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Educators view Clinton's plan with skepticism

January 31, 1998|By LAURA ERNDE

Educators view Clinton's plan with skepticism

Washington County would shave its average class size by seven students if President Clinton has his way.

In his State of the Union Address Tuesday, Clinton proposed that class sizes in grades one through three be reduced to 18.

Tri-State area educators agree that smaller classes would allow teachers to spend more time with students during those critical early learning years.

But many are also skeptical about whether Clinton's plan will become a reality.

"Don't hold your breath," said Tuscarora (Pa.) School District Superintendent Ted Rabold.

Rabold said the estimated $876,000 cost to add eight new teachers and six classrooms would be "out of the question" without federal or state help.

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"As an educator I'd love to see it, but as a superintendent I also have another priority which is to protect the taxpayer," he said.

Clinton proposed $7.3 billion to hire 100,000 teachers and urged tax credits to pay interest on nearly $22 billion in bonds to finance school construction.

Even with that bold statement, educators are not getting their hopes up.

"I guess we're taking a wait-and-see attitude," said Theresa Flak, assistant superintendent of instruction at the Washington County Board of Education.

An elementary school class with 18 students is now considered small in Washington County, where the average is 25, she said.

Other Tri-State area school districts have average elementary class sizes in the low 20s.

Elementary schools in rural areas often have bigger fluctuations in class size.

At Great Cacapon Elementary School in Morgan County, W.Va., the average class size is 13, said Janet Goodhand, director of elementary education.

Last year, Fannett-Metal Elementary had an unusually large first-grade class of 55.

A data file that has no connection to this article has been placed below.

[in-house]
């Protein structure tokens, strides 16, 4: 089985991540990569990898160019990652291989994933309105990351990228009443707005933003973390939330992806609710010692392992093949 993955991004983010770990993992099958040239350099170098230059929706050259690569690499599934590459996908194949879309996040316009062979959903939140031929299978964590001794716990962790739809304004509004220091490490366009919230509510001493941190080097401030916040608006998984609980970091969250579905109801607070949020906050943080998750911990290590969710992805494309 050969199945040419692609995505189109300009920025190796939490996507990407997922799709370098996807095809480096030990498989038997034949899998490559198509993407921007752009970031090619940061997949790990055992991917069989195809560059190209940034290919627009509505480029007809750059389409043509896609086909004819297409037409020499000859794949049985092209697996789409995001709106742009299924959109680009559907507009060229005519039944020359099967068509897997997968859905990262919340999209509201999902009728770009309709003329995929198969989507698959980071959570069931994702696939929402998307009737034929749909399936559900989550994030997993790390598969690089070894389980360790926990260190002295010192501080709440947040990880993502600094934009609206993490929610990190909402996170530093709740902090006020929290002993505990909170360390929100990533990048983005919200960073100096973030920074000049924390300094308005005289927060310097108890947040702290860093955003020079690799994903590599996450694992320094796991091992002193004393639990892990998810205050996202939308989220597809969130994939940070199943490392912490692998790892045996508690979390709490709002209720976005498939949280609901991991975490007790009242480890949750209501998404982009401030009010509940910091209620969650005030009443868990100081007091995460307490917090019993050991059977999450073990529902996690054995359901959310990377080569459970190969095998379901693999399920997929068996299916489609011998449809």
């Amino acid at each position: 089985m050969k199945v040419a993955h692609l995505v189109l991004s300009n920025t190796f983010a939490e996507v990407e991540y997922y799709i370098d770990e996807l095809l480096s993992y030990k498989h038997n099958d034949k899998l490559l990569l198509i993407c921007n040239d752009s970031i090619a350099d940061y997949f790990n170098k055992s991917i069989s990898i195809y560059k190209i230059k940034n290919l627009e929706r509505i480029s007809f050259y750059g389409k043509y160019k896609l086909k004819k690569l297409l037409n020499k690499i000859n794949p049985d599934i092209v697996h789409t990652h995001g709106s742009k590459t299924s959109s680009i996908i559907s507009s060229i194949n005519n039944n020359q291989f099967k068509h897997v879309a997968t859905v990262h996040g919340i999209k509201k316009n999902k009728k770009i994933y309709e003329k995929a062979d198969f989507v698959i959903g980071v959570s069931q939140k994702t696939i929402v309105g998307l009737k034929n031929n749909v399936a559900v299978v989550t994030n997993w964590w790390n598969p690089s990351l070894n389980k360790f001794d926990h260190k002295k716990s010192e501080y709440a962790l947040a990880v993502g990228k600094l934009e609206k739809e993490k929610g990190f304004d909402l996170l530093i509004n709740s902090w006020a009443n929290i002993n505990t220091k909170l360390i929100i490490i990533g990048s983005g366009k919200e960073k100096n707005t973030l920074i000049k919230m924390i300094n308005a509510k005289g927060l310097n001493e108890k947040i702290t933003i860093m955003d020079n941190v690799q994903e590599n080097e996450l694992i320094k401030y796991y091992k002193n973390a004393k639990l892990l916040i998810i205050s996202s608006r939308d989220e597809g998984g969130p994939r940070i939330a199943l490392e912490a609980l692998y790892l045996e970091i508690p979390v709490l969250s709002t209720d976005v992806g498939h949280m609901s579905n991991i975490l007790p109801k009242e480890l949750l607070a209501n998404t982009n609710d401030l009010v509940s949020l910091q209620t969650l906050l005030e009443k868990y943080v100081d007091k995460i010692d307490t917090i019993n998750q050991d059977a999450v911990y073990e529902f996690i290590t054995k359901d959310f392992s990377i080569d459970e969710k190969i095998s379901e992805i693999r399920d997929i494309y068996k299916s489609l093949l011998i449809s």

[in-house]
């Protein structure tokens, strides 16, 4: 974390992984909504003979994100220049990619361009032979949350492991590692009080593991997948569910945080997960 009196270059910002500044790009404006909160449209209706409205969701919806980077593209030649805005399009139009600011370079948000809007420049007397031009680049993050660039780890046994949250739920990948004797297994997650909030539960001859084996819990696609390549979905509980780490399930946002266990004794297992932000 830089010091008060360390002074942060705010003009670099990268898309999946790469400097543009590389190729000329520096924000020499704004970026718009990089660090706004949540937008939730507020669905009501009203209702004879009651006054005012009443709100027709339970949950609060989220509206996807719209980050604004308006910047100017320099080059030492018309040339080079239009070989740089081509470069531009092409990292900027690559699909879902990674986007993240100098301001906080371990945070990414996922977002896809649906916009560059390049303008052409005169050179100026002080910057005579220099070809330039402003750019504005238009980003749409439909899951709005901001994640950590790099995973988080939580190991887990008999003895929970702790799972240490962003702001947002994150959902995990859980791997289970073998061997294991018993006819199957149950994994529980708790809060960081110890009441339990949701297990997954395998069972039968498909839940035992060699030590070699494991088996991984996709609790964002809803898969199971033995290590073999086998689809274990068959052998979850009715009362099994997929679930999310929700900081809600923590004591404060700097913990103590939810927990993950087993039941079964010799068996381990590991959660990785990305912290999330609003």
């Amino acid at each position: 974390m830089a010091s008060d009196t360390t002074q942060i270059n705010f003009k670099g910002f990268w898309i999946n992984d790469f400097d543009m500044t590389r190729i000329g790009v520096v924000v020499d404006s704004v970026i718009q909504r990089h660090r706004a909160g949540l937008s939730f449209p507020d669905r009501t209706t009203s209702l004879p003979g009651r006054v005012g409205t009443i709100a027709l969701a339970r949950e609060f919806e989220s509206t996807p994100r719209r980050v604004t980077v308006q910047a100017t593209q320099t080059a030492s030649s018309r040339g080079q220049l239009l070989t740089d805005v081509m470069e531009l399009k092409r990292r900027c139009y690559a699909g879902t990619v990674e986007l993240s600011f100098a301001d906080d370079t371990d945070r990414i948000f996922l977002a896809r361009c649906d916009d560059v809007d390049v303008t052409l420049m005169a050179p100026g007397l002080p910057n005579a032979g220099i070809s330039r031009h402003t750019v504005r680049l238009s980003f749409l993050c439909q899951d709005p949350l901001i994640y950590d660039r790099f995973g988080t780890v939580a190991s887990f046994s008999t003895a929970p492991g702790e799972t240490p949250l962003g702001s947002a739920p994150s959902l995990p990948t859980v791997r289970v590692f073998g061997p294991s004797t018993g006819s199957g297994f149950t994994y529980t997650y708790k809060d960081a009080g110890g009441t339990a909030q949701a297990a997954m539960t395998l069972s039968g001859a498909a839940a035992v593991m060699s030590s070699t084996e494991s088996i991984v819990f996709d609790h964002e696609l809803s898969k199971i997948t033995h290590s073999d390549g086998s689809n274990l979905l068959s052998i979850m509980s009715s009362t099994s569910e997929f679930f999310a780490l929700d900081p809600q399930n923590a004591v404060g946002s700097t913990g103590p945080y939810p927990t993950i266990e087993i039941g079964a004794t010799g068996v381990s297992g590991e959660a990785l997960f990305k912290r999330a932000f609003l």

Due to lack of space, the school decided to keep two large classes, but it didn't work out very well, said Principal JoAnn Papoutsis.

"With that many bodies, it was just very difficult," she said.

This year the school had the space to form three second-grade classes and things are going much better, she said.

Growing school districts in Frederick County, Md., and Berkeley County, W.Va., have a hard time maintaining class sizes in the low 20s because of lack of classroom space, administrators said.

Berkeley County has had to get special state permission for some classes that are larger than state limits, said Frank Aliveto, assistant superintendent for curriculum and instruction.

West Virginia sets the maximum class size at 20 for kindergarten, 22 for first through third grades and 25 for fourth through sixth grades, he said.

Bringing it lower would be a challenge, he said.

"I think it's an admirable goal. I don't know if it's realistic or not. It always comes down to money," Aliveto said.

Frederick County is already using 123 portable classrooms, most at the elementary level, said Ray Barnes, director of facilities and planning.

This September, the district will open Whittier Elementary in Frederick, its 31st elementary school, and an expansion at Walkersville Elementary.

Recently, when Congress has suggested money for new schools, it has targeted school districts in poor areas rather than growing areas like Frederick, Barnes said.

"We think it's a great concept, but we'd like to know more details," he said.

Lower class size alone won't improve instruction, said Jim Taylor, assistant superintendent for elementary services at Chambersburg (Pa.) Area School District.

Teachers would also have to change their lesson plans to provide more individual instruction to make a difference in learning, he said.

There's no magic number when it comes to the perfect class size.

Some teachers would rather have a class of 28 good students than a class of 18 with several disruptive students.

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